OS X, Java Web Start, Linux kernel and Symantec security appliance fixes

I have selected Symantec's half-yearly computer security summary and a news story about the arrest of the leader of a very successful Brazilian phishing scam ring. The latter is close to my heart, as although there is little evidence of their success where I see them, heaps of spam directing to South American 'banking Trojans' has passed my way of late...

This issue's topics:

Introduction:

* OS X, Java Web Start, Linux kernel & Symantec security appliance fixes

Virus News:

* Spam, phishing still rising, botnets falling?

* Brazilian authorities arrest phisher king

Security News:

* Multiple OS X security updates

* Privilege elevation in Java Web Start fixed

* Several Linux kernel flaws patched

* Fix for Symantec security appliance DNS cache poisoning available

* Microsoft documents its Security Development Lifecycle process

Introduction:

Nothing specific of note in the virus and malware world worth reporting on this week, so I have selected Symantec's half-yearly computer security summary and a news story about the arrest of the leader of a very successful Brazilian phishing scam ring. The latter is close to my heart, as although there is little evidence of their success where I see them, heaps of spam directing to South American 'banking Trojans' has passed my way of late.

On the security front, important to critical Mac OS X, Java Web Start, Linux kernel and Symantec security appliance updates have been released, and we include a link to a paper describing Microsoft's new in-house procedures for ensuring newly developed code meets its heightened security concerns.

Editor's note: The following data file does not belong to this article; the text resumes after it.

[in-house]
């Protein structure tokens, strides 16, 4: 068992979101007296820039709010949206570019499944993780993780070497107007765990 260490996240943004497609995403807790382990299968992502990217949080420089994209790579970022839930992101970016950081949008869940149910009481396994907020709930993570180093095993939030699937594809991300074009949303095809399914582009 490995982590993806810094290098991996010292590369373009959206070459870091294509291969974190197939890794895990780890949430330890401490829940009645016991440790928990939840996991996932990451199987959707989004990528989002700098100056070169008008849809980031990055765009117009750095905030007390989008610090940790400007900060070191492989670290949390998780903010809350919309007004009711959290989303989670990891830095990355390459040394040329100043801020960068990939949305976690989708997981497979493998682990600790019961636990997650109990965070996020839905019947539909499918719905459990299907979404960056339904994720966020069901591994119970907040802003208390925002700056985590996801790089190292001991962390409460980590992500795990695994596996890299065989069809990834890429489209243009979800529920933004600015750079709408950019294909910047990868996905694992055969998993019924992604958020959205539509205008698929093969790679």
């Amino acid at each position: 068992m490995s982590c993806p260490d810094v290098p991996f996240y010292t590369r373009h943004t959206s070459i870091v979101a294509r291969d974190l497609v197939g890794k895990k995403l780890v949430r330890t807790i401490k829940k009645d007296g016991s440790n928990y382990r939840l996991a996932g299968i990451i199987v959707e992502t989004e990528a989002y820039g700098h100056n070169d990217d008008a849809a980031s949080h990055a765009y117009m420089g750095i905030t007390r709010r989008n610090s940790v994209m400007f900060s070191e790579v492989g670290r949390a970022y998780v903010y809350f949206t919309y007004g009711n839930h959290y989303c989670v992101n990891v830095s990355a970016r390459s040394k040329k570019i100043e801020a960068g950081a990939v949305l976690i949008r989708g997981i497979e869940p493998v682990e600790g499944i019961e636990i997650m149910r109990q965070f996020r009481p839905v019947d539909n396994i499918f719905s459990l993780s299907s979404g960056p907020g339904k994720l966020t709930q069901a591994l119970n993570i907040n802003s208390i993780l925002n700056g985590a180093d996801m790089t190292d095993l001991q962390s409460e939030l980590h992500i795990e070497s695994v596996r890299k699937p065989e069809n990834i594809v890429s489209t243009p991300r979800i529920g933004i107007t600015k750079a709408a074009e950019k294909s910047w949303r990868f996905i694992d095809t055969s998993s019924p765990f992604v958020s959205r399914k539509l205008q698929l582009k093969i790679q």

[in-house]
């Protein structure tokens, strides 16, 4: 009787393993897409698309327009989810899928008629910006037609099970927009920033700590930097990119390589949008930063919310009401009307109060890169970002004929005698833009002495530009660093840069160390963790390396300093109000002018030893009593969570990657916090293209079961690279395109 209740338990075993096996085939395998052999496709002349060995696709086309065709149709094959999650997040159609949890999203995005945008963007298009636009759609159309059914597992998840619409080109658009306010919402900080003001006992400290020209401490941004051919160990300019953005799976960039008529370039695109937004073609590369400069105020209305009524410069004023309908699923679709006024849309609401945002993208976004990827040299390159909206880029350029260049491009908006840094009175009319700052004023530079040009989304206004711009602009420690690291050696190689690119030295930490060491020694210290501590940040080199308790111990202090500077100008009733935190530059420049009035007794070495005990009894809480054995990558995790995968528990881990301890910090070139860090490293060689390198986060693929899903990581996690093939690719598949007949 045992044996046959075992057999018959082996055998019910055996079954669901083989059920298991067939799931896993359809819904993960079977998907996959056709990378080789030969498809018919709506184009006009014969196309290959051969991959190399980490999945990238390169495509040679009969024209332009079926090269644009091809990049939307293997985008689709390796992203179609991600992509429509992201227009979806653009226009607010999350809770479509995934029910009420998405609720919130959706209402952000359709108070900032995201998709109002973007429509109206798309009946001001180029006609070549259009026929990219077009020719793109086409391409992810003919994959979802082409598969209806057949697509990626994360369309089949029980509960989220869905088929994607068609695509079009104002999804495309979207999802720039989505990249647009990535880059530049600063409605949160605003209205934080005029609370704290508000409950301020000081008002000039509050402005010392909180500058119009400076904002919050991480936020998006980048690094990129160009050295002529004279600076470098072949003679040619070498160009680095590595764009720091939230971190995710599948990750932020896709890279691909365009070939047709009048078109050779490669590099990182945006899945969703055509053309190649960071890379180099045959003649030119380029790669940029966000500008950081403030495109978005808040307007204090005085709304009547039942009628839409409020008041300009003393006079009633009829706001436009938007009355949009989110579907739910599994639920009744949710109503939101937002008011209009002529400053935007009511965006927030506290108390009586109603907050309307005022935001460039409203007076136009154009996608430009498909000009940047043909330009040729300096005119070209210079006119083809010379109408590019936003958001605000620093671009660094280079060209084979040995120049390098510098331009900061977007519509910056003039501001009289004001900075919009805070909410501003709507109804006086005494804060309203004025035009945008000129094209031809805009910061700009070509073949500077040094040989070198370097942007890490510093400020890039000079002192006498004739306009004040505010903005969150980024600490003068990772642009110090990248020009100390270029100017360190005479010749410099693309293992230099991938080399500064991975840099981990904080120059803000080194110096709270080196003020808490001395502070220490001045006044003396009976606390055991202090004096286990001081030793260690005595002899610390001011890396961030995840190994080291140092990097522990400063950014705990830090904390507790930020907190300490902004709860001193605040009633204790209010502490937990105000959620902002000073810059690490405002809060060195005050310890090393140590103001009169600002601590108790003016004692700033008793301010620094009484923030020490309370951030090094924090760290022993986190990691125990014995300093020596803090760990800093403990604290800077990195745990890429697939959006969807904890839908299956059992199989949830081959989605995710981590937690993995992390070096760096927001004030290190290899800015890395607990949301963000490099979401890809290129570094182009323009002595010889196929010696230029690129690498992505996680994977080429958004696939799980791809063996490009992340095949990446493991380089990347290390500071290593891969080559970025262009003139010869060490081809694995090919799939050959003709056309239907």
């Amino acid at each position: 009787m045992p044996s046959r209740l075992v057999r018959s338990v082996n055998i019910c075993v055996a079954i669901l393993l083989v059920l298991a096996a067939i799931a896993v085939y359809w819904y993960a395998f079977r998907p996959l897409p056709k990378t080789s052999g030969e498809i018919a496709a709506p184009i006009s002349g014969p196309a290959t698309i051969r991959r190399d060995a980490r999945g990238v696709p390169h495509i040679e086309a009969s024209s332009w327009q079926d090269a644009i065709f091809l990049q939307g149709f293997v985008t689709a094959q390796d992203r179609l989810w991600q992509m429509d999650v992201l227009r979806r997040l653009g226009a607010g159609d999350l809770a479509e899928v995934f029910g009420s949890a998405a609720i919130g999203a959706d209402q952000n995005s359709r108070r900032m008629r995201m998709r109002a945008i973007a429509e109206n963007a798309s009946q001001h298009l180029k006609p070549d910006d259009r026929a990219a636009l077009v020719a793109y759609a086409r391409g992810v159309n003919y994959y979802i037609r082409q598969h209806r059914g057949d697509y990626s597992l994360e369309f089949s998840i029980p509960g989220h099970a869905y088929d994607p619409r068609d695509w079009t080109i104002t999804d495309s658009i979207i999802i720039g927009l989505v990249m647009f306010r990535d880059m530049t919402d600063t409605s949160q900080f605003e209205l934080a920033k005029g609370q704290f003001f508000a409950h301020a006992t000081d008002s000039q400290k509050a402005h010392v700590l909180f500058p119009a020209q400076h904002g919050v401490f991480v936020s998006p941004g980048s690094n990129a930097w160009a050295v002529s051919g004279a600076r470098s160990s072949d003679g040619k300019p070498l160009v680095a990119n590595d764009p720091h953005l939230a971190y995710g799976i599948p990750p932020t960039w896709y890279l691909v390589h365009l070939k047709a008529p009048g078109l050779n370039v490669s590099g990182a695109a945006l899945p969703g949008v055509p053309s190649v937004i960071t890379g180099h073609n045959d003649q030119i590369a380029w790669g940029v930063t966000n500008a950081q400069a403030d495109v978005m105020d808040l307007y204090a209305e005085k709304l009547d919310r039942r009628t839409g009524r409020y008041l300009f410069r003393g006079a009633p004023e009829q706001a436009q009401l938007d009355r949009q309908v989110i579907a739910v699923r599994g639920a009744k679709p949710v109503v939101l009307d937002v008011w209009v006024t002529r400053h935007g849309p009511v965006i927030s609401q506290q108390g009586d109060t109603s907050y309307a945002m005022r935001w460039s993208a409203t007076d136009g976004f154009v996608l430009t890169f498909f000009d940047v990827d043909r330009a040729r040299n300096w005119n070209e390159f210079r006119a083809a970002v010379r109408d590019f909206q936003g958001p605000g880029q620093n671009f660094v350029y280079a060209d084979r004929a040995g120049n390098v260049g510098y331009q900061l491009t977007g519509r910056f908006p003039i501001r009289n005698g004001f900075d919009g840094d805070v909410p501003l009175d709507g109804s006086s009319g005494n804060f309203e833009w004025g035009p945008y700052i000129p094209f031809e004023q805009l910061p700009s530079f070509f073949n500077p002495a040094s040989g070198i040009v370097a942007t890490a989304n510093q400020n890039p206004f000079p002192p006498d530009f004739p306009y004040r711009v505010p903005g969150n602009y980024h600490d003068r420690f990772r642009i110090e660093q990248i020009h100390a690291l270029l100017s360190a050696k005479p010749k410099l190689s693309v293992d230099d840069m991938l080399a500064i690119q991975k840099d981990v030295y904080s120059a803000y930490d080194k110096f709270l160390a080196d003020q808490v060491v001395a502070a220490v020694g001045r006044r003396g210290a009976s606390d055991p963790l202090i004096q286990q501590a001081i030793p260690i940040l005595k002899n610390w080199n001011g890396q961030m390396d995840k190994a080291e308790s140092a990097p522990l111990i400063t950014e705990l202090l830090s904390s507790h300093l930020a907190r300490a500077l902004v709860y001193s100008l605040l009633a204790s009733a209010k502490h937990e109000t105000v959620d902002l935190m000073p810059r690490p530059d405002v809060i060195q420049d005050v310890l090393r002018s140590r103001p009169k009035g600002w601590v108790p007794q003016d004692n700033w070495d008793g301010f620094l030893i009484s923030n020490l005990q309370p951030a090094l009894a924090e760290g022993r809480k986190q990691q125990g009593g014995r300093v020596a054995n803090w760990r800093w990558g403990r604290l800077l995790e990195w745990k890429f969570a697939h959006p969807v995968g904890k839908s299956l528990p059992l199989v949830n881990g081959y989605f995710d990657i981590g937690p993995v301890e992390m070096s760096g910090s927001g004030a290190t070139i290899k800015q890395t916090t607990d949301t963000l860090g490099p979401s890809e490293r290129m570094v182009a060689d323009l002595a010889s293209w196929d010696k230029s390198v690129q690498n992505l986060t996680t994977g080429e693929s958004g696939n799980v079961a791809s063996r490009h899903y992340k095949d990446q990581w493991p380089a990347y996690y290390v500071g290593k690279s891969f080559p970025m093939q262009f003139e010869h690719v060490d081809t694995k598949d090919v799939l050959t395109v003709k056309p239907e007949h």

Virus News:

* Spam, phishing still rising, botnets falling?

The latest six-monthly Symantec Internet Security Threat Report has been released, documenting increases in most computer security incidents. However, this issue of the threat report, covering the second half of 2004, says Symantec's network monitoring showed a marked drop in botnet activity, coinciding with the release of SP2 for Windows XP in August.

This claim seems somewhat at odds with the apparent suggestion in the Honeynet Project's article we referred to last week (and have included the link again, below), that the botnet problem was increasing.

Little of the rest of the report is likely to be surprising to regular newsletter readers though, documenting increased spam and phishing and an increased number of newly reported software vulnerabilities over the previous six months.

Regular readers should also not be surprised that the gathering interest of organised crime in the whole scene is also documented, with Symantec's analysts claiming that more than half of all viruses and worms released during the six-months covered by the report included or enabled various aspects of identity, and/or monetary, theft.

Symantec Internet Security Threat Report - symantec.com (registration required)

Know your Enemy: Tracking Botnets - honeynet.org

* Brazilian authorities arrest phisher king

Police in Brazil have arrested the alleged leader of a phishing scam gang. Valdir Paulo de Almeida and his associates have reputedly siphoned up to US$37 million from their victims bank accounts in the last two years while running a phishing scam that involved emailing more than three million spam messages a day with key-logging Trojan horse programs attached.